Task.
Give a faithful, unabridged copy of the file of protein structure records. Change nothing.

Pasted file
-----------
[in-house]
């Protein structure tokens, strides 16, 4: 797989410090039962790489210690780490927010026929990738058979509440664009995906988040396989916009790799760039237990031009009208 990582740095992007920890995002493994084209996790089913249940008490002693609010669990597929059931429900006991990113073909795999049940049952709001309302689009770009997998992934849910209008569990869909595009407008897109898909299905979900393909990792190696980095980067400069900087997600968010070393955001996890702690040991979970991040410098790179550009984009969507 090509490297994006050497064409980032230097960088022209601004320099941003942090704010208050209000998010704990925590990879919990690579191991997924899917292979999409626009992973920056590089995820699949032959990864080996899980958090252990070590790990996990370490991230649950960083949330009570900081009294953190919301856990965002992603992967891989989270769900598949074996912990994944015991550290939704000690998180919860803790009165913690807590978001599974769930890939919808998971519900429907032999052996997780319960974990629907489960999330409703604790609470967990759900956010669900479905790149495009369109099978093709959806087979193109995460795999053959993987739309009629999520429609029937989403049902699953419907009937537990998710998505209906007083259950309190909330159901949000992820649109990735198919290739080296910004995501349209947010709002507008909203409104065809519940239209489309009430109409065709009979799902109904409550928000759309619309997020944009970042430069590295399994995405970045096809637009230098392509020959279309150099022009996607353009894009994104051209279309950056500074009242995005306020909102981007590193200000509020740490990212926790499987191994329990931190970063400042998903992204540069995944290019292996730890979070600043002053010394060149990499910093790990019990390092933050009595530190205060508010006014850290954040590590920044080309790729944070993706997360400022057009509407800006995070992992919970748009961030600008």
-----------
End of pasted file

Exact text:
[in-house]
């Protein structure tokens, strides 16, 4: 797989410090039962790489210690780490927010026929990738058979509440664009995906988040396989916009790799760039237990031009009208 990582740095992007920890995002493994084209996790089913249940008490002693609010669990597929059931429900006991990113073909795999049940049952709001309302689009770009997998992934849910209008569990869909595009407008897109898909299905979900393909990792190696980095980067400069900087997600968010070393955001996890702690040991979970991040410098790179550009984009969507 090509490297994006050497064409980032230097960088022209601004320099941003942090704010208050209000998010704990925590990879919990690579191991997924899917292979999409626009992973920056590089995820699949032959990864080996899980958090252990070590790990996990370490991230649950960083949330009570900081009294953190919301856990965002992603992967891989989270769900598949074996912990994944015991550290939704000690998180919860803790009165913690807590978001599974769930890939919808998971519900429907032999052996997780319960974990629907489960999330409703604790609470967990759900956010669900479905790149495009369109099978093709959806087979193109995460795999053959993987739309009629999520429609029937989403049902699953419907009937537990998710998505209906007083259950309190909330159901949000992820649109990735198919290739080296910004995501349209947010709002507008909203409104065809519940239209489309009430109409065709009979799902109904409550928000759309619309997020944009970042430069590295399994995405970045096809637009230098392509020959279309150099022009996607353009894009994104051209279309950056500074009242995005306020909102981007590193200000509020740490990212926790499987191994329990931190970063400042998903992204540069995944290019292996730890979070600043002053010394060149990499910093790990019990390092933050009595530190205060508010006014850290954040590590920044080309790729944070993706997360400022057009509407800006995070992992919970748009961030600008």